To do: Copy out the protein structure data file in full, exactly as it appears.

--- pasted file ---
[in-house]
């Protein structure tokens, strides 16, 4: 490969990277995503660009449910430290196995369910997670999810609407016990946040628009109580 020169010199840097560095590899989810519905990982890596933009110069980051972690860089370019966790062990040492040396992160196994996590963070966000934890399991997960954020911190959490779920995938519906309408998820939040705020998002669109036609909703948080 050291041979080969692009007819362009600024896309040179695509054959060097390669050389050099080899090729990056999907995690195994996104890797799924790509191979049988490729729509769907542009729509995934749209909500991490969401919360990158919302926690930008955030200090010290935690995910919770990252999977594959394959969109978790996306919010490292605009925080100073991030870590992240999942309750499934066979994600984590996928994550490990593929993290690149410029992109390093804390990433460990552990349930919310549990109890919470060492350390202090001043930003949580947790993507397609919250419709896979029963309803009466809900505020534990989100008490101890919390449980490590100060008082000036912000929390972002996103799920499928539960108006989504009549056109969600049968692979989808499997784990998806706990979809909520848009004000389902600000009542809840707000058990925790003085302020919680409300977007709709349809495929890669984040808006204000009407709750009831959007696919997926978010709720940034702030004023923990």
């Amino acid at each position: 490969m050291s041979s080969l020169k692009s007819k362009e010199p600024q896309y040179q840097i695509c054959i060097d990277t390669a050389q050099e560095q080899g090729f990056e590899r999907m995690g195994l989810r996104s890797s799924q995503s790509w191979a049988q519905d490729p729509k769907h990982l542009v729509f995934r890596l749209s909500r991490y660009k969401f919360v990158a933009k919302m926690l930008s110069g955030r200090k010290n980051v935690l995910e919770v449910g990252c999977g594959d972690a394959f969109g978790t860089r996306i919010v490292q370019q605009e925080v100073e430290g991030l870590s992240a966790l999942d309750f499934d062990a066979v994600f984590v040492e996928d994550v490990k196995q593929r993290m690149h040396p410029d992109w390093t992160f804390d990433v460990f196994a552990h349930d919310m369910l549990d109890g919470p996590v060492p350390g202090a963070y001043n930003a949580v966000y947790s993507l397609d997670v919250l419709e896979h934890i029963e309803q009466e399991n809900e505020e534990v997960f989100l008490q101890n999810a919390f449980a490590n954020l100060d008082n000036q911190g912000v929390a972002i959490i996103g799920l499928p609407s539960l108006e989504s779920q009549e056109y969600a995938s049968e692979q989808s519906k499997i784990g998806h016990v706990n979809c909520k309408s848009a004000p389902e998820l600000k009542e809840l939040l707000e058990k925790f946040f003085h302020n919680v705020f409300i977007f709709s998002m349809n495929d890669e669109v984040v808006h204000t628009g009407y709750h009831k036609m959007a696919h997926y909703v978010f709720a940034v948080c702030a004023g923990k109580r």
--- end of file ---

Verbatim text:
[in-house]
């Protein structure tokens, strides 16, 4: 490969990277995503660009449910430290196995369910997670999810609407016990946040628009109580 020169010199840097560095590899989810519905990982890596933009110069980051972690860089370019966790062990040492040396992160196994996590963070966000934890399991997960954020911190959490779920995938519906309408998820939040705020998002669109036609909703948080 050291041979080969692009007819362009600024896309040179695509054959060097390669050389050099080899090729990056999907995690195994996104890797799924790509191979049988490729729509769907542009729509995934749209909500991490969401919360990158919302926690930008955030200090010290935690995910919770990252999977594959394959969109978790996306919010490292605009925080100073991030870590992240999942309750499934066979994600984590996928994550490990593929993290690149410029992109390093804390990433460990552990349930919310549990109890919470060492350390202090001043930003949580947790993507397609919250419709896979029963309803009466809900505020534990989100008490101890919390449980490590100060008082000036912000929390972002996103799920499928539960108006989504009549056109969600049968692979989808499997784990998806706990979809909520848009004000389902600000009542809840707000058990925790003085302020919680409300977007709709349809495929890669984040808006204000009407709750009831959007696919997926978010709720940034702030004023923990």
């Amino acid at each position: 490969m050291s041979s080969l020169k692009s007819k362009e010199p600024q896309y040179q840097i695509c054959i060097d990277t390669a050389q050099e560095q080899g090729f990056e590899r999907m995690g195994l989810r996104s890797s799924q995503s790509w191979a049988q519905d490729p729509k769907h990982l542009v729509f995934r890596l749209s909500r991490y660009k969401f919360v990158a933009k919302m926690l930008s110069g955030r200090k010290n980051v935690l995910e919770v449910g990252c999977g594959d972690a394959f969109g978790t860089r996306i919010v490292q370019q605009e925080v100073e430290g991030l870590s992240a966790l999942d309750f499934d062990a066979v994600f984590v040492e996928d994550v490990k196995q593929r993290m690149h040396p410029d992109w390093t992160f804390d990433v460990f196994a552990h349930d919310m369910l549990d109890g919470p996590v060492p350390g202090a963070y001043n930003a949580v966000y947790s993507l397609d997670v919250l419709e896979h934890i029963e309803q009466e399991n809900e505020e534990v997960f989100l008490q101890n999810a919390f449980a490590n954020l100060d008082n000036q911190g912000v929390a972002i959490i996103g799920l499928p609407s539960l108006e989504s779920q009549e056109y969600a995938s049968e692979q989808s519906k499997i784990g998806h016990v706990n979809c909520k309408s848009a004000p389902e998820l600000k009542e809840l939040l707000e058990k925790f946040f003085h302020n919680v705020f409300i977007f709709s998002m349809n495929d890669e669109v984040v808006h204000t628009g009407y709750h009831k036609m959007a696919h997926y909703v978010f709720a940034v948080c702030a004023g923990k109580r």